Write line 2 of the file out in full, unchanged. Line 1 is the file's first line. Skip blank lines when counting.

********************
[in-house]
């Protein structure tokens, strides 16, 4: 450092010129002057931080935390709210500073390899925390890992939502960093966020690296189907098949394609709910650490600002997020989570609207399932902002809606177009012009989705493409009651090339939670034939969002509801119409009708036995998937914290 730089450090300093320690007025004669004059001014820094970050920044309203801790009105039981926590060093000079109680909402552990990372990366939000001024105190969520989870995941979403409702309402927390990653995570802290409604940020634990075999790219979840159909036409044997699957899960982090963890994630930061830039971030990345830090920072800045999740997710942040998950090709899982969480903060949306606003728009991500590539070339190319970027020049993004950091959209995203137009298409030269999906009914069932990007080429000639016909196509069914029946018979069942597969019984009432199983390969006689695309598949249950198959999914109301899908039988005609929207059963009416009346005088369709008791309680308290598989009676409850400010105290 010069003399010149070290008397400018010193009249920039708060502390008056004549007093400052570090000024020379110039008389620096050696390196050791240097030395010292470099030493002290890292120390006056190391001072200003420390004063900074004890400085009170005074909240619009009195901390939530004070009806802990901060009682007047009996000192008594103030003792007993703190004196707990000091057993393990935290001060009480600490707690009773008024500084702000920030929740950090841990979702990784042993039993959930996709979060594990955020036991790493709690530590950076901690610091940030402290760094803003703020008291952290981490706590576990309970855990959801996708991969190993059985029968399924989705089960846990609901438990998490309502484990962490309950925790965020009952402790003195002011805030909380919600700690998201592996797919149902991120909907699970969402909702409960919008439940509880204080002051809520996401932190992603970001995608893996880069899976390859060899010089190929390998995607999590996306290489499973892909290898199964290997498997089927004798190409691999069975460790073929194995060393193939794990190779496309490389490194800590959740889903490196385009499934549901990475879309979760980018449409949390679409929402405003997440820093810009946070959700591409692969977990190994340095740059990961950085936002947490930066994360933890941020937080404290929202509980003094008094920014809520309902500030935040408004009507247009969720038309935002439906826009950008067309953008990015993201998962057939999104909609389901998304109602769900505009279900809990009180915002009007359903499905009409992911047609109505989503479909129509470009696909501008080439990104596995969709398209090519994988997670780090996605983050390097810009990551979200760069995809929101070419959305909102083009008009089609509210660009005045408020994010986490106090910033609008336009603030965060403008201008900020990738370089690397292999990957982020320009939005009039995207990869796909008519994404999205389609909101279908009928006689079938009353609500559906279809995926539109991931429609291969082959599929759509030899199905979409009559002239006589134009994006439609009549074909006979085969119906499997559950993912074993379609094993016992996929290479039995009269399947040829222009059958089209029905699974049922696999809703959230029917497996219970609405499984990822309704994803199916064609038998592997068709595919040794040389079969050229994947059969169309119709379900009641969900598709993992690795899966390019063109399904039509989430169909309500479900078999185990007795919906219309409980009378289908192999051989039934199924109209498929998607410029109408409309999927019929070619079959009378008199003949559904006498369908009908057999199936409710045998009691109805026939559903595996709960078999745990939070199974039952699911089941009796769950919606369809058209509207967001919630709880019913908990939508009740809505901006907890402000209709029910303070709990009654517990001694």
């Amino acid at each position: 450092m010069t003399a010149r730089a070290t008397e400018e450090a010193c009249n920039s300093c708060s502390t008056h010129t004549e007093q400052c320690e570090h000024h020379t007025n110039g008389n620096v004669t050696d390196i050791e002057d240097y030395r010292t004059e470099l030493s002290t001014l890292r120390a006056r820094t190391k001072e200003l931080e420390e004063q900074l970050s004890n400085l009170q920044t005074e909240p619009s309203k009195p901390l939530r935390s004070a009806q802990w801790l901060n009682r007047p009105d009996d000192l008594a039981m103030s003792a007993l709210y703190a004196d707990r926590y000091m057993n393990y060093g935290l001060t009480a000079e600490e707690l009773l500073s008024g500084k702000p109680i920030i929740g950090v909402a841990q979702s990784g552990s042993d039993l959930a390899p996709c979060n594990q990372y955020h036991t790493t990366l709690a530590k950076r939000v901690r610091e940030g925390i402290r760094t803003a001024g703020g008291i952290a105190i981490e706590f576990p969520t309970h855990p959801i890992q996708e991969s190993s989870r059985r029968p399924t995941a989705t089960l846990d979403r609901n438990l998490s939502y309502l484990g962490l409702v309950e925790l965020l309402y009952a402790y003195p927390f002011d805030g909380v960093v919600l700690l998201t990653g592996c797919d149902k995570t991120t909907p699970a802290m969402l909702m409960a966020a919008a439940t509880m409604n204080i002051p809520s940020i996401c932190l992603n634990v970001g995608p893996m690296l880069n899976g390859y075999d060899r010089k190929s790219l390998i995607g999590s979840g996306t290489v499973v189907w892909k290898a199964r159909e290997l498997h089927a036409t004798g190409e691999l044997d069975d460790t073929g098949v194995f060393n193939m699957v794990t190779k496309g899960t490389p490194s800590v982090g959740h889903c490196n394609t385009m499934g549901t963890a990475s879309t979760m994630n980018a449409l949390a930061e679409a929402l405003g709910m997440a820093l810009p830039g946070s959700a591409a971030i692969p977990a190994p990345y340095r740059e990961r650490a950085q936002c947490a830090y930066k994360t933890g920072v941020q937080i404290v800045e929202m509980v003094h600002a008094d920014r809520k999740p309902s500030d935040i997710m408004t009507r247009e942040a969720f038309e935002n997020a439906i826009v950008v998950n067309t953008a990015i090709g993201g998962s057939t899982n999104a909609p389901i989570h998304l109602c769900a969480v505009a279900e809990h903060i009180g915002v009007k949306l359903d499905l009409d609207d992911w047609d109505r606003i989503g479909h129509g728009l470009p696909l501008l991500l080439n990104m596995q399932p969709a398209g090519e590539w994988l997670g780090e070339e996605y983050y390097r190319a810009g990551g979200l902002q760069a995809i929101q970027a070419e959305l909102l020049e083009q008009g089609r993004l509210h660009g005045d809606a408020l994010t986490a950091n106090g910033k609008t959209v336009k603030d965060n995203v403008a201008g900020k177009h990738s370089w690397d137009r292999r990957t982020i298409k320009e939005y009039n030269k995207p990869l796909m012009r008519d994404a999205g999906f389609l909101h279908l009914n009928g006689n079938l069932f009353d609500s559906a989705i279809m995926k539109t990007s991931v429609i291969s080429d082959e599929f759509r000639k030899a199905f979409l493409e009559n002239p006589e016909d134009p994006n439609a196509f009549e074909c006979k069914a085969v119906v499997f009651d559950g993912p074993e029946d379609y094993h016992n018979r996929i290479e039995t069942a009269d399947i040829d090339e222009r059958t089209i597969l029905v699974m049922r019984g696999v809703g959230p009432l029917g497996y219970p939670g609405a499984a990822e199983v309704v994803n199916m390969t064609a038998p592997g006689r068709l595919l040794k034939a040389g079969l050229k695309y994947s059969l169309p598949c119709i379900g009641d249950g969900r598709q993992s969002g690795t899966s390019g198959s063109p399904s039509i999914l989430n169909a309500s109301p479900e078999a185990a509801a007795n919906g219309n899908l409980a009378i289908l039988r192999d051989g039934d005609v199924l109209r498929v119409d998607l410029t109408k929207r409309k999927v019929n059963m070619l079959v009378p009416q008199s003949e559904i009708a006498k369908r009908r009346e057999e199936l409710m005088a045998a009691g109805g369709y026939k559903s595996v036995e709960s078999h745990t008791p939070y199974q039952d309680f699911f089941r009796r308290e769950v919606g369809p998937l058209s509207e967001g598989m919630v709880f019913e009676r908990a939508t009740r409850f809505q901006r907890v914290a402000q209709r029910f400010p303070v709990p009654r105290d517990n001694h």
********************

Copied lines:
């Protein structure tokens, strides 16, 4: 450092010129002057931080935390709210500073390899925390890992939502960093966020690296189907098949394609709910650490600002997020989570609207399932902002809606177009012009989705493409009651090339939670034939969002509801119409009708036995998937914290 730089450090300093320690007025004669004059001014820094970050920044309203801790009105039981926590060093000079109680909402552990990372990366939000001024105190969520989870995941979403409702309402927390990653995570802290409604940020634990075999790219979840159909036409044997699957899960982090963890994630930061830039971030990345830090920072800045999740997710942040998950090709899982969480903060949306606003728009991500590539070339190319970027020049993004950091959209995203137009298409030269999906009914069932990007080429000639016909196509069914029946018979069942597969019984009432199983390969006689695309598949249950198959999914109301899908039988005609929207059963009416009346005088369709008791309680308290598989009676409850400010105290 010069003399010149070290008397400018010193009249920039708060502390008056004549007093400052570090000024020379110039008389620096050696390196050791240097030395010292470099030493002290890292120390006056190391001072200003420390004063900074004890400085009170005074909240619009009195901390939530004070009806802990901060009682007047009996000192008594103030003792007993703190004196707990000091057993393990935290001060009480600490707690009773008024500084702000920030929740950090841990979702990784042993039993959930996709979060594990955020036991790493709690530590950076901690610091940030402290760094803003703020008291952290981490706590576990309970855990959801996708991969190993059985029968399924989705089960846990609901438990998490309502484990962490309950925790965020009952402790003195002011805030909380919600700690998201592996797919149902991120909907699970969402909702409960919008439940509880204080002051809520996401932190992603970001995608893996880069899976390859060899010089190929390998995607999590996306290489499973892909290898199964290997498997089927004798190409691999069975460790073929194995060393193939794990190779496309490389490194800590959740889903490196385009499934549901990475879309979760980018449409949390679409929402405003997440820093810009946070959700591409692969977990190994340095740059990961950085936002947490930066994360933890941020937080404290929202509980003094008094920014809520309902500030935040408004009507247009969720038309935002439906826009950008067309953008990015993201998962057939999104909609389901998304109602769900505009279900809990009180915002009007359903499905009409992911047609109505989503479909129509470009696909501008080439990104596995969709398209090519994988997670780090996605983050390097810009990551979200760069995809929101070419959305909102083009008009089609509210660009005045408020994010986490106090910033609008336009603030965060403008201008900020990738370089690397292999990957982020320009939005009039995207990869796909008519994404999205389609909101279908009928006689079938009353609500559906279809995926539109991931429609291969082959599929759509030899199905979409009559002239006589134009994006439609009549074909006979085969119906499997559950993912074993379609094993016992996929290479039995009269399947040829222009059958089209029905699974049922696999809703959230029917497996219970609405499984990822309704994803199916064609038998592997068709595919040794040389079969050229994947059969169309119709379900009641969900598709993992690795899966390019063109399904039509989430169909309500479900078999185990007795919906219309409980009378289908192999051989039934199924109209498929998607410029109408409309999927019929070619079959009378008199003949559904006498369908009908057999199936409710045998009691109805026939559903595996709960078999745990939070199974039952699911089941009796769950919606369809058209509207967001919630709880019913908990939508009740809505901006907890402000209709029910303070709990009654517990001694």